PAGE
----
Two plaques at the entrance to St Peter’s Catholic church in Leamington record the deaths of a Battle of Waterloo soldier and his wife.
Major Patrick (Peter) Bishop fought and was wounded during the Peninsular War and survived a terrible slaughter at Waterloo. He went on to command a penal colony in Australia. Leamington History Group member David Eason has researched his life.
Patrick’s company, 1st Battalion, 40th (2nd Somersetshire) Regiment of Foot, paid a heavy price in the Battle of Waterloo, with 14 out of 39 officers, and nearly 200 men dead and wounded, out of 700 who took to the field.
A fellow soldier, QMG Harry Smith (6th Division) later wrote: “At Waterloo the whole field from right to left was a mass of dead bodies. The French Cuirassiers were literally piled on each other; many soldiers not wounded lying under their horses; others, fearfully wounded, occasionally with their horses struggling upon their wounded bodies.
“The sight was sickening. All over the field you saw officers, and as many soldiers as were permitted to leave the ranks, leaning and weeping over some dead or dying brother or comrade.”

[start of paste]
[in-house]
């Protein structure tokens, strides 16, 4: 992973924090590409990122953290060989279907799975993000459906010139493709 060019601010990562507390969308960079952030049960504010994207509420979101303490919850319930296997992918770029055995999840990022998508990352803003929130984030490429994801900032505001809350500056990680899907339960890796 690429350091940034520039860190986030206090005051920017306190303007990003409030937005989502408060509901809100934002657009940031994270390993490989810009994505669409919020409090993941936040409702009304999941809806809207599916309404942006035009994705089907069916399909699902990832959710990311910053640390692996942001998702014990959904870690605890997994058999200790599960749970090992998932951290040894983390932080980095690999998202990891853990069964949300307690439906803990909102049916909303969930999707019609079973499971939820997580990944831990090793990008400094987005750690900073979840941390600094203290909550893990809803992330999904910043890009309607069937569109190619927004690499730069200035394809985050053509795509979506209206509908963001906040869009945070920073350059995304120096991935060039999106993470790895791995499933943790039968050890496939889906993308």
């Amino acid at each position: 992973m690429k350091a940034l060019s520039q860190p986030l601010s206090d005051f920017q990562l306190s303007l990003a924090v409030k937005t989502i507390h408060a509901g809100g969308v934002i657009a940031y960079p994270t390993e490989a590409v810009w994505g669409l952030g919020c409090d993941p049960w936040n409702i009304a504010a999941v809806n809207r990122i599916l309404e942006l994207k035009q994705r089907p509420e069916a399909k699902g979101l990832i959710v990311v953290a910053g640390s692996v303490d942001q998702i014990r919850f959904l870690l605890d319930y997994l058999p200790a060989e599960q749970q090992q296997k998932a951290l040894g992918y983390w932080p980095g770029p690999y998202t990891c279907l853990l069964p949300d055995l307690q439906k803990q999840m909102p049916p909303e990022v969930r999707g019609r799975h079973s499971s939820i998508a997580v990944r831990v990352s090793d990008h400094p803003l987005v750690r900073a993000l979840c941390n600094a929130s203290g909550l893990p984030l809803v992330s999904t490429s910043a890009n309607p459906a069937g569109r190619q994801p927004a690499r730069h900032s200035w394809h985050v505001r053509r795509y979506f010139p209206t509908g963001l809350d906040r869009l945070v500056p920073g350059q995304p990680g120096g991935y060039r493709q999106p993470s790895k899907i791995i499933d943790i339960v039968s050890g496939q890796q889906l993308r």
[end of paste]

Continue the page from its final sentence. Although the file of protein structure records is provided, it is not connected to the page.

After Waterloo, Patrick was stationed in Glasgow in 1817 before being sent to guard convicts in New South Wales, Australia for five years.
The battalion arrived there in early 1824 and in December Patrick was appointed commander of the Moreton Bay Penal Settlement. In January 1828 he was promoted to major and the regiment was ordered to India. Patrick retired from the Army on half-pay in June 1829, and in 1837 he was appointed K H.
By 1841 Patrick (55), after marrying his second wife Elizabeth Dormer (50) at Alton in Staffordshire in 1834, had moved to Leamington. They lived in Clarendon Square.
While in Leamington both Patrick and Elizabeth were members of the town’s first Catholic church of St Peter’s in George Street (now the Seventh Day Adventist church), which was largely financed by Patrick and Elizabeth and opened in 1828.
Patrick died on August 9 1846 and Elizabeth died on July 16 1859 at No 4 Euston Place (now Peter Clarke’s Estate Agents). They are both believed to have been buried in the same grave in St Peter’s churchyard. By 1864 Leamington had a new St Peter’s church in Dormer Place and today their individual brass memorial plaques are mounted within its entrance.